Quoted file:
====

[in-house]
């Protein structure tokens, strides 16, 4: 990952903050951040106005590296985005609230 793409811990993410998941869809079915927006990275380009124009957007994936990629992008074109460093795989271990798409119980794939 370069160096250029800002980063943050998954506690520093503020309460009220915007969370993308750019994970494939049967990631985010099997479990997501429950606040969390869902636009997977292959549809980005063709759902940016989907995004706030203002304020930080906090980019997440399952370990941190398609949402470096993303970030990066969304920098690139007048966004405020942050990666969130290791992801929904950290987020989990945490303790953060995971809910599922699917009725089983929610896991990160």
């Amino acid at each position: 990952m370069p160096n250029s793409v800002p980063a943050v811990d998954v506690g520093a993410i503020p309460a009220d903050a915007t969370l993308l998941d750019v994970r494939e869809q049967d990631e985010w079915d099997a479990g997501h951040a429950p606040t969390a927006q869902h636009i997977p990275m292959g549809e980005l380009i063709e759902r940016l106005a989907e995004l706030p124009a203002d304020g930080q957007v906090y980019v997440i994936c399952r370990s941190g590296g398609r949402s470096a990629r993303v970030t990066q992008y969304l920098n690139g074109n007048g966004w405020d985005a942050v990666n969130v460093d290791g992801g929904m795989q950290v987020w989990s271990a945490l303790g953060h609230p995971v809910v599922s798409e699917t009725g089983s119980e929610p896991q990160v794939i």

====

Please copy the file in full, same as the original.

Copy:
[in-house]
């Protein structure tokens, strides 16, 4: 990952903050951040106005590296985005609230 793409811990993410998941869809079915927006990275380009124009957007994936990629992008074109460093795989271990798409119980794939 370069160096250029800002980063943050998954506690520093503020309460009220915007969370993308750019994970494939049967990631985010099997479990997501429950606040969390869902636009997977292959549809980005063709759902940016989907995004706030203002304020930080906090980019997440399952370990941190398609949402470096993303970030990066969304920098690139007048966004405020942050990666969130290791992801929904950290987020989990945490303790953060995971809910599922699917009725089983929610896991990160």
């Amino acid at each position: 990952m370069p160096n250029s793409v800002p980063a943050v811990d998954v506690g520093a993410i503020p309460a009220d903050a915007t969370l993308l998941d750019v994970r494939e869809q049967d990631e985010w079915d099997a479990g997501h951040a429950p606040t969390a927006q869902h636009i997977p990275m292959g549809e980005l380009i063709e759902r940016l106005a989907e995004l706030p124009a203002d304020g930080q957007v906090y980019v997440i994936c399952r370990s941190g590296g398609r949402s470096a990629r993303v970030t990066q992008y969304l920098n690139g074109n007048g966004w405020d985005a942050v990666n969130v460093d290791g992801g929904m795989q950290v987020w989990s271990a945490l303790g953060h609230p995971v809910v599922s798409e699917t009725g089983s119980e929610p896991q990160v794939i």